Last year was as much a rocket launcher for future and change, as an inwards and unexpected unfolding of an old endearing photo album. The world throbbed when, from Tunisia, to Egypt, to Libya, the Middle East came into the streets protesting against war, repression and corruption, historical revolutions that may have meant the blossoming of a new era, the Arab Spring. Russia came along and the whole West kept fighting the uncertainty towards a wounded economic system, asking for a rethinking of strategies and values. Back in 1929-33, during the Great Depression, there was this big black box providing people with hope, laughs and cries, amazement. The dreamland, the movies. We can't avoid looking at this year's productions without recalling their eternal escape-providing nature, especially if we consider that three of its major masterpieces refer to the nostalgia of a golden age: Midnight in Paris, The Artist and now Hugo. A romantic comedy in the Parisian artistic circles in the twenties, a melodramatic comedy as Hollywood fostered sound and an adventure coming-of-age, praising the wizardry behind George Mélies' work.
Hugo, adapted by the exquisite craftsman John Logan from the book The Invention of Hugo Cabret, by Brian Selznick, blends the passionate film buff, with the masterful filmmaker behind Taxi Driver, Raging Bull and The Aviator, with the most engaging teacher, as author of documentaries on American and Italian cinema, with the historian and restorer that created The Film Foundation. Those are all Martin Scorsese, in one of the most personal films of his career. The story of a Dickensian boy hero, Hugo, who wrestles to fix an intriguing old toy machine, which he believes may contain the last message his late father left him. When he meets Papa George and his granddaughter Isabelle, we can barely suspect the 12-year old has the key to the heart that pumped some of the most remarkable and crucial advances in film, regarding storytelling, editing and visual effects. Although he lives on a structure designed for a younger target audience, thus the very funny lighthearted reliefs from the Station Inspector, the dogs and the old couple, the story goes tenderly deeper, unveiling child-like genuine and powerful thoughts about our purpose in life. Hugo truly re-opens someone's self, rather than simply wind up a gadget, as George Mélies arcs from a grouchy, bitter man suffering with a past long gone to the glorious figure we still remember today - magician, inventor, one of the greatest filmmakers of all time.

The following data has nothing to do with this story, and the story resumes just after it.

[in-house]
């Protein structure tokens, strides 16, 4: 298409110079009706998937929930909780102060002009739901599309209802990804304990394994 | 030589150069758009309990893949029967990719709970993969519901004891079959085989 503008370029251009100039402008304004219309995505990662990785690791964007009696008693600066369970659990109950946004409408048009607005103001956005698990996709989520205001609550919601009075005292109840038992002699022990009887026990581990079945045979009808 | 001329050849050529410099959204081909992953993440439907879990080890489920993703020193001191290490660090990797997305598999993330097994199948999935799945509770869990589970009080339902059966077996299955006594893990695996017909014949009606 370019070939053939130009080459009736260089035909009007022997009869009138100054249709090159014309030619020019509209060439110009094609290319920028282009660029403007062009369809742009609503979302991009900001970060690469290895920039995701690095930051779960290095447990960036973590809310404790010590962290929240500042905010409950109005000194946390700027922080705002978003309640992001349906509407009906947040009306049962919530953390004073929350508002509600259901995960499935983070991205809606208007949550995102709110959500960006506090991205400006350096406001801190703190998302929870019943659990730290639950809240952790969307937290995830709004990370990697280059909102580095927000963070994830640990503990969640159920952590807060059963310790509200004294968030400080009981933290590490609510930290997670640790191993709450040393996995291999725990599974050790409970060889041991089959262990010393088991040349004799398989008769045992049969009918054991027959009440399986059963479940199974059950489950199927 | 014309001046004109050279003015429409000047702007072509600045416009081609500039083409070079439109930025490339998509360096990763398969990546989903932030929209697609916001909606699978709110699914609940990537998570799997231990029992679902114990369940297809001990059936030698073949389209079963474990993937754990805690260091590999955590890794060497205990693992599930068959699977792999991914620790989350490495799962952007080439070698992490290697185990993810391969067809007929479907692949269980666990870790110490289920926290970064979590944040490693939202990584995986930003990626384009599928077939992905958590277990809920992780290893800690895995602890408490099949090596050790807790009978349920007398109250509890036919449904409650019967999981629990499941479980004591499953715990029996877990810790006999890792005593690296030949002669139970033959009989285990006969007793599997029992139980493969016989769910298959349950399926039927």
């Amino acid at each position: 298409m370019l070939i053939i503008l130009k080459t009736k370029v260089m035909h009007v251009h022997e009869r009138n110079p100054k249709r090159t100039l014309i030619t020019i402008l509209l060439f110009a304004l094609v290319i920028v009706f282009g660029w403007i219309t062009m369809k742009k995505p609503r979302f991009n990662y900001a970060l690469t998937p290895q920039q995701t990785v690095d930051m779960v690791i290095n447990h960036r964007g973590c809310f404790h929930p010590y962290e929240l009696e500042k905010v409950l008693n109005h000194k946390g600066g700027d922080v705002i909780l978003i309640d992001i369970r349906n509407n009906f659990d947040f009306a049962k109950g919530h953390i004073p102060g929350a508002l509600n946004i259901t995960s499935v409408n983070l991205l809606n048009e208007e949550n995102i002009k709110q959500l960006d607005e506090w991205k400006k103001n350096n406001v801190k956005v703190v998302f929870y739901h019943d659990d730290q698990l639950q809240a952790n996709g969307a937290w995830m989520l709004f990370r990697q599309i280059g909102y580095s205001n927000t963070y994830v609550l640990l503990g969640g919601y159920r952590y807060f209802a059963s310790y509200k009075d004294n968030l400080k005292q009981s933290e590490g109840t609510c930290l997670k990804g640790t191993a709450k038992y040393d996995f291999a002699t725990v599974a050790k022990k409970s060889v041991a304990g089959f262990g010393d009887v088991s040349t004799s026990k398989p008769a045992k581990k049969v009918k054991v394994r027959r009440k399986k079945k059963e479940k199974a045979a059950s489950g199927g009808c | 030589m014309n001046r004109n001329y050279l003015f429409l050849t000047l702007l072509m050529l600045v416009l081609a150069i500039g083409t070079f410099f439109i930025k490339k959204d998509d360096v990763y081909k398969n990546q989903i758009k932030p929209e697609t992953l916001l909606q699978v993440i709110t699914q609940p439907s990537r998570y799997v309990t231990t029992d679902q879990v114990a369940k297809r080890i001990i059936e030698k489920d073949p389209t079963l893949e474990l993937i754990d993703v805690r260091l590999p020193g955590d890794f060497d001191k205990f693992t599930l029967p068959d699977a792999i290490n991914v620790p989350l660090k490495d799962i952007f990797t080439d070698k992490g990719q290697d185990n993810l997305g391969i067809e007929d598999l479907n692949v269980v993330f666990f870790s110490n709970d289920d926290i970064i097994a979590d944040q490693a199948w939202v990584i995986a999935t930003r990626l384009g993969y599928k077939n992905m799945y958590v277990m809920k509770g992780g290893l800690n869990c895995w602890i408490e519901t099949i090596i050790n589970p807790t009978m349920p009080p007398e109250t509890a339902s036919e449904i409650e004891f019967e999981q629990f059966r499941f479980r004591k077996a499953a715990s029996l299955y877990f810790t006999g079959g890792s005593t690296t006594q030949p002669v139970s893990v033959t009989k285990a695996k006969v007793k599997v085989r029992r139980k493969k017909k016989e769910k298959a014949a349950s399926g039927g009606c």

"I'd imagine the whole world was one big machine. Machines never come with any extra parts, you know. They always come with the exact amount they need. So I figured, if the entire world was one big machine, I couldn't be an extra part. I had to be here for some reason."
Grandiloquent crane shots and breathtaking travelings, from the world to a room, from a city to a face. Paris tickles with lights and sounds, motions fast blurring vehicles, and the first shot leaves us astounding at its clockwise cityscape, when it is suddenly replaced by the engines of a large clock in the Gare of Montparnasse. That's merely the initial glimpse of the brilliant force made by Logan's script, Martin's vision and Thelma Shoonmaker's talent. When a train crashes off the rails, it pays off Arrival of a Train to a Station by the Lumiére brothers and Mélies's A Trip to the Moon. The ending, after a third act made of a rainbowish, doc-lyrical, ultimate ode to dozens of the French director's works, translates the meta-themeline to the meta-technicae, when by using one of Georges' great discoveries, Scorsese transforms the character played by Ben Kingsley in the actual Mélies, in a screen inside a screen. An additional note of appraisal to the work of the rest of the cast, chiefly the much promising rookie Asa Butterfield, Chloë Grace Moretz, Sasha Baron Cohen, and Michael Stuhlbarg. Nice cameos by Martin himself and Christopher Lee. Beautiful score by Howard Shore and the usual ravishing photography by Richardson.